# Bitwise Operators in python

Table of Contents

##### Introduction

Bitwise operators work on bits and perform the bit-by-bit operation. Hence it is called a bitwise operator. Therefore, all the integer values will be converted to binary digits which are 0s and 1s for bitwise calculation.

**So, how to convert an integer to a binary number and vice versa?**

Well, it is easy to convert the integer to binary number in python. *Python’s built-in function bin() can be used to obtain a binary representation of an integer number. *For instance, we know that binary representations for integer value 10 are 1010. So, how to check in a python interpreter?

```
>>> bin(10)
'0b1010' # b is to represent that it is a binary digit
```

Now to convert binary to an integer, you have to use the built-in** int() **function. The syntax is **>>>int(‘binary number’, 2)**; here 2 is a base number, where binary takes base 2 to convert into a number system.

For example, we have seen that binary number 1010 represents integer value 10. So, let’s check in python interpreter;

```
>>> int("1010",2)
10
```

Now, let’s look into six ways in which python supports bitwise operators:

##### Five bitwise operators

###### 1. Binary AND (&)

Sets each bit to 1 if both bits are 1. Otherwise, it will be 0.

Example:

```
>>> a = 10
>>> b = 11
>>> a & b
10
```

**An explanation for the above example:**

###### 2. Binary OR (|)

Sets each bit to 1 if one of two bits is 1. Otherwise, to 0.

Example:

```
>>> a = 10
>>> b = 11
>>> a | b
11
```

**An explanation for the above example:**

###### 3. Binary XOR (^)

Sets each bit to 1 if the corresponding bits of two operands are opposite. Otherwise to 0.

Example:

```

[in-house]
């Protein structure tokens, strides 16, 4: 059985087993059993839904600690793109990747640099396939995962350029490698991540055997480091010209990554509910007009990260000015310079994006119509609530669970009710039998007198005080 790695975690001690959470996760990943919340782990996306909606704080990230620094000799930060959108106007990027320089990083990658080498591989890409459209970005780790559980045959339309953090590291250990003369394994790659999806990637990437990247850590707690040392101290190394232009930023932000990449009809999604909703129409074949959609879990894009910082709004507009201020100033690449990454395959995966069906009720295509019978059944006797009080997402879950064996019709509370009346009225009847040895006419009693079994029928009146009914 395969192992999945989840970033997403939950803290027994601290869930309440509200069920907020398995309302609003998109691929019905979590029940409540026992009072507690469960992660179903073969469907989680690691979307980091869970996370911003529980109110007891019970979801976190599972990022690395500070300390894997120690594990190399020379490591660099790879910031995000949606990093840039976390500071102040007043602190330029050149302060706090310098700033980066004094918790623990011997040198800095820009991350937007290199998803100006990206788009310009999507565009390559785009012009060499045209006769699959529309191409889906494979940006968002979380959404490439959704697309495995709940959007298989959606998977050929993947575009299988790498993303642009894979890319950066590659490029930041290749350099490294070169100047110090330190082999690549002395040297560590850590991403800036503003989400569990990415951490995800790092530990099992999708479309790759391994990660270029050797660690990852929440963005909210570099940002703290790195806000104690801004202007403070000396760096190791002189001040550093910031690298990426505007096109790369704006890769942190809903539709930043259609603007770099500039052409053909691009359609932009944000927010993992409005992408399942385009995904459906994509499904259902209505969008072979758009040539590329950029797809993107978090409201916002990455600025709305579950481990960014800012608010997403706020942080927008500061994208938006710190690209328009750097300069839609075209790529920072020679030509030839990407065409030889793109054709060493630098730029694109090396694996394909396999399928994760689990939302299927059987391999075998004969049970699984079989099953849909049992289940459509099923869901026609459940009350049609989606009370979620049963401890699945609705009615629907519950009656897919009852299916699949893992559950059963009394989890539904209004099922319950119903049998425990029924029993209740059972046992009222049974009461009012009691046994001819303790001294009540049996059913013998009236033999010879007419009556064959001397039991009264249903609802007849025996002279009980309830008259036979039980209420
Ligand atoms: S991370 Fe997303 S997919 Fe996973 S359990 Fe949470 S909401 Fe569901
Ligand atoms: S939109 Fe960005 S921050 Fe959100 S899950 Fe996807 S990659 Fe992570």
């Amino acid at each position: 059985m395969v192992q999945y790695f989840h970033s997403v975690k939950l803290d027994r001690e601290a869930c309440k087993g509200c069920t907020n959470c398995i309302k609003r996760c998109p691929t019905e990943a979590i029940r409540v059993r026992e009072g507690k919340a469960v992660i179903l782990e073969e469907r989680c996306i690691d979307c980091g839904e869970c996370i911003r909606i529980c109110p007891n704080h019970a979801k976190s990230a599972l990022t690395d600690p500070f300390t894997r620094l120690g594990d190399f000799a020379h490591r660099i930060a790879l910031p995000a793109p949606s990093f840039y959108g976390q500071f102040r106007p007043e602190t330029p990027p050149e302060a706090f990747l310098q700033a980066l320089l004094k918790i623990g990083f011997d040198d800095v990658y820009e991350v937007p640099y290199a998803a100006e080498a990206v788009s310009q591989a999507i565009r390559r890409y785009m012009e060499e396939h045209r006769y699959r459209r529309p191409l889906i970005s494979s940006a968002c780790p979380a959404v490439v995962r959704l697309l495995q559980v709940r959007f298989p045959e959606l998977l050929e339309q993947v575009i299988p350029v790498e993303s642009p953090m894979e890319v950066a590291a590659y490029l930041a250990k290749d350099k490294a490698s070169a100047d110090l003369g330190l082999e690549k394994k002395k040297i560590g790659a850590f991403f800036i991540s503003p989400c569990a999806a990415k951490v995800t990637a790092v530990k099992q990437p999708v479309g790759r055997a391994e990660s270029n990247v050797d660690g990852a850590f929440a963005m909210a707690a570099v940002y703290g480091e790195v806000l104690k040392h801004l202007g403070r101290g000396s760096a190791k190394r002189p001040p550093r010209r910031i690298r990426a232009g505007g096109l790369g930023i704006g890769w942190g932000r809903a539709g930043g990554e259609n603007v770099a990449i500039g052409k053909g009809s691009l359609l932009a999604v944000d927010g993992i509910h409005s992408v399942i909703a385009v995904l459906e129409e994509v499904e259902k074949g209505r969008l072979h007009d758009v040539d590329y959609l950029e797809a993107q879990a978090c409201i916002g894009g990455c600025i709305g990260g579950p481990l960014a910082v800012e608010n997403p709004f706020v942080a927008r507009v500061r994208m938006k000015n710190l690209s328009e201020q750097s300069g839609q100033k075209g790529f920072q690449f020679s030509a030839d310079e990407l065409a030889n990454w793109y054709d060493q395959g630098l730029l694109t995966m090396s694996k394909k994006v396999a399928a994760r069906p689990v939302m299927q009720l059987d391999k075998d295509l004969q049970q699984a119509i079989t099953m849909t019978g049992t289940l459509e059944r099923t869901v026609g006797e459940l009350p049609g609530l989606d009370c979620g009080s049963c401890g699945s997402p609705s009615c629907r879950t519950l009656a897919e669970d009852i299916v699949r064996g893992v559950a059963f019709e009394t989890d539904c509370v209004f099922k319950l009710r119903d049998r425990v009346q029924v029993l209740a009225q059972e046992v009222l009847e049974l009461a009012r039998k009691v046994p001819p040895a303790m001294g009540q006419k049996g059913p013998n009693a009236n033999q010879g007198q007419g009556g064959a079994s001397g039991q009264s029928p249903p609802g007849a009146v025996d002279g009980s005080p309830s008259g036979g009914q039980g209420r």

>>> a = 10
>>> b = 11
>>> a ^ b
1
```

**An explanation for the above example:**

###### 4. Binary NOT (~)

Returns 1’s compliments of the number.

Example 1:

```
>>> a = 10
>>> ~ a
-11
```

**An explanation for example 1:**

Example 2:

```
>>> b = 11
>>> ~b
-12
```

**An explanation for example 2**:

###### 5. Binary left shift (<<)

Left shift operators shift all bits towards the left by a certain number of specified bits.

Example:

```
>>> a = 10
>>> a << 1
20
```

**Explanation:** binary number for integer value 10 is 1010. So, when we left-shift the value by 1, it becomes 10100 which is the same as 00010100. Therefore, the decimal value for 00010100 is 20.

```
>>> int("00010100",2)
20
```

###### 6. Binary right shift (>>)

Shift right by pushing copies of the leftmost bit in from the left, and let the rightmost bits fall off as per the specified bits.

Example:

```
>>> a = 10
>>> b = 11
>>> a >> 1
5
>>> b >> 1
5
```

**Explanation:** Binary value for decimal number 10 is 1010. When we apply a right shift by 1; the rightmost bit falls off and it becomes 0101 which is 5 in decimal number.

```
>>> int("0101",2)
5
```

##### Other operators used are:

- Arithmetic Operators
- Comparison Operators
- Assignment Operators
- Logical Operators
- Bitwise Operators
- Membership Operators
- Identity Operators